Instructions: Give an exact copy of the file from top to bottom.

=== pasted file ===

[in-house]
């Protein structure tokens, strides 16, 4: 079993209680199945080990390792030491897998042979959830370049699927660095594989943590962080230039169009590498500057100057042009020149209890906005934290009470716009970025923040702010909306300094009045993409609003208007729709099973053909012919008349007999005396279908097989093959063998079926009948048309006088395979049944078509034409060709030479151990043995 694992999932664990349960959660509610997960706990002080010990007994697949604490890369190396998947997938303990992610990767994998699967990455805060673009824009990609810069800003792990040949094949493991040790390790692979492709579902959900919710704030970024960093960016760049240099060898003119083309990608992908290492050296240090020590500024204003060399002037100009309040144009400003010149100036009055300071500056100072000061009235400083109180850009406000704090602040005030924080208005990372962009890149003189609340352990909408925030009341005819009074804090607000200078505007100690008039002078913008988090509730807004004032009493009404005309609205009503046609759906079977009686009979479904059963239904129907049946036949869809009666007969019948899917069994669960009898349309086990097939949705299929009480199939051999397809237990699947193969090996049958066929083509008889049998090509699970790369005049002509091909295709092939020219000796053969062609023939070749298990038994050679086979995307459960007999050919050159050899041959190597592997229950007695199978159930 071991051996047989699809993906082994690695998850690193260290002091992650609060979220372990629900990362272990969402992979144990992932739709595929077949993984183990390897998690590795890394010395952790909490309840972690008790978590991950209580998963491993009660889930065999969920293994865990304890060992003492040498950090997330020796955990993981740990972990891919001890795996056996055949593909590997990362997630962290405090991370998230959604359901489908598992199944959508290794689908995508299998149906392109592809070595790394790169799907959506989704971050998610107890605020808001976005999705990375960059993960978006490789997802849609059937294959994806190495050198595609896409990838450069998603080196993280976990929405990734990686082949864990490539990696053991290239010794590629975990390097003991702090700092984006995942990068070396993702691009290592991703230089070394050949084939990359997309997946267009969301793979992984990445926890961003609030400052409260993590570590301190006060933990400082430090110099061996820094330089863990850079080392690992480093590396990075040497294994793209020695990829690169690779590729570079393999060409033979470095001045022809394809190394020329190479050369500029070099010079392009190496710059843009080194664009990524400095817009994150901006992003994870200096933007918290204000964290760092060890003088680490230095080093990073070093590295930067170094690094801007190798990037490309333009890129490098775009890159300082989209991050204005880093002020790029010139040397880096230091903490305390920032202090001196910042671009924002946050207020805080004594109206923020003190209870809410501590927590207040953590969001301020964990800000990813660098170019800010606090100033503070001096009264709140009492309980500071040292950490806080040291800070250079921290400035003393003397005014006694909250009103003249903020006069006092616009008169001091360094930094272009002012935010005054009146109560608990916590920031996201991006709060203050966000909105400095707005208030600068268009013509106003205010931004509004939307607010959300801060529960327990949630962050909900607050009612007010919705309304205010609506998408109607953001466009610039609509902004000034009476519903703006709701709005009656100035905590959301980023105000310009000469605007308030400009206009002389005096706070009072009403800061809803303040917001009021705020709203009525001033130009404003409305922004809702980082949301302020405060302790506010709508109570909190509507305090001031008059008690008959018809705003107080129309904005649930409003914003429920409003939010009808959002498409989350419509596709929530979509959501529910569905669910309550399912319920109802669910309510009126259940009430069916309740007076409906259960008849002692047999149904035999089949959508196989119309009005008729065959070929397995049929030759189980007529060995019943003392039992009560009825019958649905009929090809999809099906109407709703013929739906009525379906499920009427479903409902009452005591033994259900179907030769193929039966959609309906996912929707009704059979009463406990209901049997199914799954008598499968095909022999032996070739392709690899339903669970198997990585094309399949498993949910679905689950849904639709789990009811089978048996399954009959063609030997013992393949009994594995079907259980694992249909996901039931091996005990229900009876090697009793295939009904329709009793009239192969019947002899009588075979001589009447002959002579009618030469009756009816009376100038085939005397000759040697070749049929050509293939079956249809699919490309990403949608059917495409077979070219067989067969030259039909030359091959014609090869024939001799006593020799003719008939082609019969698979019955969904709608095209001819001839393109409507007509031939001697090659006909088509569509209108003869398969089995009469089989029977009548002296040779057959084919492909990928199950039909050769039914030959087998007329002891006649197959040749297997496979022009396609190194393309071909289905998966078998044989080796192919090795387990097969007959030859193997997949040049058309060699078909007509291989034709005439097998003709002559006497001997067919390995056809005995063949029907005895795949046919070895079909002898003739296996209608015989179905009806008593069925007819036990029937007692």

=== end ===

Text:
[in-house]
């Protein structure tokens, strides 16, 4: 079993209680199945080990390792030491897998042979959830370049699927660095594989943590962080230039169009590498500057100057042009020149209890906005934290009470716009970025923040702010909306300094009045993409609003208007729709099973053909012919008349007999005396279908097989093959063998079926009948048309006088395979049944078509034409060709030479151990043995 694992999932664990349960959660509610997960706990002080010990007994697949604490890369190396998947997938303990992610990767994998699967990455805060673009824009990609810069800003792990040949094949493991040790390790692979492709579902959900919710704030970024960093960016760049240099060898003119083309990608992908290492050296240090020590500024204003060399002037100009309040144009400003010149100036009055300071500056100072000061009235400083109180850009406000704090602040005030924080208005990372962009890149003189609340352990909408925030009341005819009074804090607000200078505007100690008039002078913008988090509730807004004032009493009404005309609205009503046609759906079977009686009979479904059963239904129907049946036949869809009666007969019948899917069994669960009898349309086990097939949705299929009480199939051999397809237990699947193969090996049958066929083509008889049998090509699970790369005049002509091909295709092939020219000796053969062609023939070749298990038994050679086979995307459960007999050919050159050899041959190597592997229950007695199978159930 071991051996047989699809993906082994690695998850690193260290002091992650609060979220372990629900990362272990969402992979144990992932739709595929077949993984183990390897998690590795890394010395952790909490309840972690008790978590991950209580998963491993009660889930065999969920293994865990304890060992003492040498950090997330020796955990993981740990972990891919001890795996056996055949593909590997990362997630962290405090991370998230959604359901489908598992199944959508290794689908995508299998149906392109592809070595790394790169799907959506989704971050998610107890605020808001976005999705990375960059993960978006490789997802849609059937294959994806190495050198595609896409990838450069998603080196993280976990929405990734990686082949864990490539990696053991290239010794590629975990390097003991702090700092984006995942990068070396993702691009290592991703230089070394050949084939990359997309997946267009969301793979992984990445926890961003609030400052409260993590570590301190006060933990400082430090110099061996820094330089863990850079080392690992480093590396990075040497294994793209020695990829690169690779590729570079393999060409033979470095001045022809394809190394020329190479050369500029070099010079392009190496710059843009080194664009990524400095817009994150901006992003994870200096933007918290204000964290760092060890003088680490230095080093990073070093590295930067170094690094801007190798990037490309333009890129490098775009890159300082989209991050204005880093002020790029010139040397880096230091903490305390920032202090001196910042671009924002946050207020805080004594109206923020003190209870809410501590927590207040953590969001301020964990800000990813660098170019800010606090100033503070001096009264709140009492309980500071040292950490806080040291800070250079921290400035003393003397005014006694909250009103003249903020006069006092616009008169001091360094930094272009002012935010005054009146109560608990916590920031996201991006709060203050966000909105400095707005208030600068268009013509106003205010931004509004939307607010959300801060529960327990949630962050909900607050009612007010919705309304205010609506998408109607953001466009610039609509902004000034009476519903703006709701709005009656100035905590959301980023105000310009000469605007308030400009206009002389005096706070009072009403800061809803303040917001009021705020709203009525001033130009404003409305922004809702980082949301302020405060302790506010709508109570909190509507305090001031008059008690008959018809705003107080129309904005649930409003914003429920409003939010009808959002498409989350419509596709929530979509959501529910569905669910309550399912319920109802669910309510009126259940009430069916309740007076409906259960008849002692047999149904035999089949959508196989119309009005008729065959070929397995049929030759189980007529060995019943003392039992009560009825019958649905009929090809999809099906109407709703013929739906009525379906499920009427479903409902009452005591033994259900179907030769193929039966959609309906996912929707009704059979009463406990209901049997199914799954008598499968095909022999032996070739392709690899339903669970198997990585094309399949498993949910679905689950849904639709789990009811089978048996399954009959063609030997013992393949009994594995079907259980694992249909996901039931091996005990229900009876090697009793295939009904329709009793009239192969019947002899009588075979001589009447002959002579009618030469009756009816009376100038085939005397000759040697070749049929050509293939079956249809699919490309990403949608059917495409077979070219067989067969030259039909030359091959014609090869024939001799006593020799003719008939082609019969698979019955969904709608095209001819001839393109409507007509031939001697090659006909088509569509209108003869398969089995009469089989029977009548002296040779057959084919492909990928199950039909050769039914030959087998007329002891006649197959040749297997496979022009396609190194393309071909289905998966078998044989080796192919090795387990097969007959030859193997997949040049058309060699078909007509291989034709005439097998003709002559006497001997067919390995056809005995063949029907005895795949046919070895079909002898003739296996209608015989179905009806008593069925007819036990029937007692």